One those items have been added to the Favorites menu, they are removed from the nav menu to reduce redundancy. The user now has the option to remove those items from their Favorites, but simultaneously has the ability to add more favorites.
A lot of the other screens are more informational than anything else, so I decided to document the QCard, Make a Payment, Maps & Directions, Our Campuses, Admissions and Contact Us, and the Undergraduate screens next.
The QCard page is a generic info page, but it also includes a visual clue as to how much money you have left on it—and gives you the ability to add more. A secure screen comes up that allows you to add more money via a saved Credit/Debit card, the external authorization of a Paypal account, or from a new card that can be entered. The user then goes through the motions of adding $15.00 to their card by manually entering the amount, entering the saved card's CVV for secondary authentication/security, then pressing Submit to be greeted by a success modal. In hindsight, I should've probably included information and a screen relevant to the saved card, but that can be added later to either another iteration or to the digital prototype.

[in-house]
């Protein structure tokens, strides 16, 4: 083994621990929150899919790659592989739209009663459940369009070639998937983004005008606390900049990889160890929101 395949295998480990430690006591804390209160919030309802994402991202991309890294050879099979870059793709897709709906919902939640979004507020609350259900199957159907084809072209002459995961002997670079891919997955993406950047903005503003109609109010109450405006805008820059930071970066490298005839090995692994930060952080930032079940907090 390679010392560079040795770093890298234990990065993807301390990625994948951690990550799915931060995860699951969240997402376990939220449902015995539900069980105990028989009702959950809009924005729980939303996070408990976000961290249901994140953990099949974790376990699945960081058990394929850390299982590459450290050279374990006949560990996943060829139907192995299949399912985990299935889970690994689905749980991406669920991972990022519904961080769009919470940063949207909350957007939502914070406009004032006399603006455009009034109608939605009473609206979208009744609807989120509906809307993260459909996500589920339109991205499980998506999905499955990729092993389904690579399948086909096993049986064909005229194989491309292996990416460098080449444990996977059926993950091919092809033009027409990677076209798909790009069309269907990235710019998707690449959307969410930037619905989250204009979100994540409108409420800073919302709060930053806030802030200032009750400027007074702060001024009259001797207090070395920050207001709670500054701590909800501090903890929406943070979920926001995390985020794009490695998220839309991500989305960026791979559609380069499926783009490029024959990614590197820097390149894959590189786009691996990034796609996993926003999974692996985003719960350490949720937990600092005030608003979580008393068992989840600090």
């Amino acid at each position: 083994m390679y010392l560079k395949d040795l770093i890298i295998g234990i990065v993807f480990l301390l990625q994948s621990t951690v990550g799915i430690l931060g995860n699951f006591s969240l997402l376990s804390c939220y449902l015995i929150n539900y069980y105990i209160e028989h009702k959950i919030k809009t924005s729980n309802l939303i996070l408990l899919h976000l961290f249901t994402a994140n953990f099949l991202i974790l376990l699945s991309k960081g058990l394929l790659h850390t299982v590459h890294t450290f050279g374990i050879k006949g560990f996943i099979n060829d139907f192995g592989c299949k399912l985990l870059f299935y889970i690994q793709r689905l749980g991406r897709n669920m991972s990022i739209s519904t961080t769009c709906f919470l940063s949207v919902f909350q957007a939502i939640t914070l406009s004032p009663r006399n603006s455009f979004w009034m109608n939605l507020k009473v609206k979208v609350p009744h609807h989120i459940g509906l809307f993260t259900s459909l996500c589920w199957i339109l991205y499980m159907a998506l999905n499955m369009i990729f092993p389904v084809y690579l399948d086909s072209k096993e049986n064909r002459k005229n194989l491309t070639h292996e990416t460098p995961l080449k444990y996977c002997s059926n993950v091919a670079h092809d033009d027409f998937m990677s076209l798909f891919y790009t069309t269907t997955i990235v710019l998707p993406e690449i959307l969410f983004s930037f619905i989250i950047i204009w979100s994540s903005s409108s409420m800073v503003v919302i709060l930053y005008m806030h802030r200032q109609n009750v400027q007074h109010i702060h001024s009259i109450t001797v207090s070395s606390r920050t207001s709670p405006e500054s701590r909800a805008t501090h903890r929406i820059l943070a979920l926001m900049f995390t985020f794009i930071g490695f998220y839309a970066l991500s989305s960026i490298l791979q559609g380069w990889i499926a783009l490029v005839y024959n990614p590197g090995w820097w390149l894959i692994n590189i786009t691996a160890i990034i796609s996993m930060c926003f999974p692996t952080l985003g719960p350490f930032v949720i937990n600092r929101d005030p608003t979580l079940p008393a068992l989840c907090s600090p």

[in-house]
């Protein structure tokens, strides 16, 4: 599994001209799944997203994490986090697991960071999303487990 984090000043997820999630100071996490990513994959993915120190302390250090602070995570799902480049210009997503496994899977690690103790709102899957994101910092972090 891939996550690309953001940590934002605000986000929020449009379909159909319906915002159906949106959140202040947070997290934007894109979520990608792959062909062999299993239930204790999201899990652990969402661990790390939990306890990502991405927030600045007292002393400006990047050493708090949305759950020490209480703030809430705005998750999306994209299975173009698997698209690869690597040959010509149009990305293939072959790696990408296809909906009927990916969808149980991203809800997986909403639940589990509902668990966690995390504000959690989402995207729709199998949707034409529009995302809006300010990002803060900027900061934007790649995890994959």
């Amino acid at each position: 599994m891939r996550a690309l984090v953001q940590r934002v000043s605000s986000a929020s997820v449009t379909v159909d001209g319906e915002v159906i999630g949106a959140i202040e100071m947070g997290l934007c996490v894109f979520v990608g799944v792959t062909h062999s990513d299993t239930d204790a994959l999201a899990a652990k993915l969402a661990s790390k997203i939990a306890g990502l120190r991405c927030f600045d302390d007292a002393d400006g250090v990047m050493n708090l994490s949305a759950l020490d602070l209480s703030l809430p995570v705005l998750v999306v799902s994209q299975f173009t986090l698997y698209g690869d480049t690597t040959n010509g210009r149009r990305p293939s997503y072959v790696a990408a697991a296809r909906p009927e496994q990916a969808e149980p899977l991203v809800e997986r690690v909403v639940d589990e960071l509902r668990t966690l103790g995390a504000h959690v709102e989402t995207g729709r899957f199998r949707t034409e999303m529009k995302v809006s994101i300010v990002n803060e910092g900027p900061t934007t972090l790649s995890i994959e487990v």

Make a Payment works similarly to the QCash interface, but has the added option of scheduling a payment for a later date instead of making an immediate payment. This screen looks similar (and is styled off of) the WebAdvisor "My Tuition & Fee Invoice" page.
Our Campuses is styled with similar aesthetics to the QU website itself, as is Maps & Directions. However, the latter gives you the option to open the external Maps app with the address to the specific campus already entered so you can be on your way.
A lot of the informational pages are styled similarly and with the same information as the QU website, so I wanted to make note of that via the Admission and Contact Us screens (just to give a general idea). Undergraduate acts similarly; however, I removed the admissions (first-year, transfer, international, military, etc.) as to reduce redundancy—and I left them just Admission.